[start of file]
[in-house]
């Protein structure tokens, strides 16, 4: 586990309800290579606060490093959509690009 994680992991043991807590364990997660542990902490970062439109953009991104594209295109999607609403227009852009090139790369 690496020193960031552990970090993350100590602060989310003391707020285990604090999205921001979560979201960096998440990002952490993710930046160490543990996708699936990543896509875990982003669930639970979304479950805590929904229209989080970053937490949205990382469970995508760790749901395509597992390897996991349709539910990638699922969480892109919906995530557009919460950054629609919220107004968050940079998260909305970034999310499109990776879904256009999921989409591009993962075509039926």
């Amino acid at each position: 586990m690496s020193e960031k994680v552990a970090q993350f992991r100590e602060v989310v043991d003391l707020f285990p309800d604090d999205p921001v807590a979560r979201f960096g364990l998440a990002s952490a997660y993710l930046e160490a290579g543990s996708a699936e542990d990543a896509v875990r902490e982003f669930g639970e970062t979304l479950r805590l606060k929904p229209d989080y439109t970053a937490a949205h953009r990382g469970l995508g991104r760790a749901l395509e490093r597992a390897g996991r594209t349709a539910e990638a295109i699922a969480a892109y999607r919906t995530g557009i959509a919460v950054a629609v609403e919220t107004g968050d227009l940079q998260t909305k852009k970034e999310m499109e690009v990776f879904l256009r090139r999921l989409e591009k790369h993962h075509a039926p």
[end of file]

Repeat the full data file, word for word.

[in-house]
């Protein structure tokens, strides 16, 4: 586990309800290579606060490093959509690009 994680992991043991807590364990997660542990902490970062439109953009991104594209295109999607609403227009852009090139790369 690496020193960031552990970090993350100590602060989310003391707020285990604090999205921001979560979201960096998440990002952490993710930046160490543990996708699936990543896509875990982003669930639970979304479950805590929904229209989080970053937490949205990382469970995508760790749901395509597992390897996991349709539910990638699922969480892109919906995530557009919460950054629609919220107004968050940079998260909305970034999310499109990776879904256009999921989409591009993962075509039926």
């Amino acid at each position: 586990m690496s020193e960031k994680v552990a970090q993350f992991r100590e602060v989310v043991d003391l707020f285990p309800d604090d999205p921001v807590a979560r979201f960096g364990l998440a990002s952490a997660y993710l930046e160490a290579g543990s996708a699936e542990d990543a896509v875990r902490e982003f669930g639970e970062t979304l479950r805590l606060k929904p229209d989080y439109t970053a937490a949205h953009r990382g469970l995508g991104r760790a749901l395509e490093r597992a390897g996991r594209t349709a539910e990638a295109i699922a969480a892109y999607r919906t995530g557009i959509a919460v950054a629609v609403e919220t107004g968050d227009l940079q998260t909305k852009k970034e999310m499109e690009v990776f879904l256009r090139r999921l989409e591009k790369h993962h075509a039926p």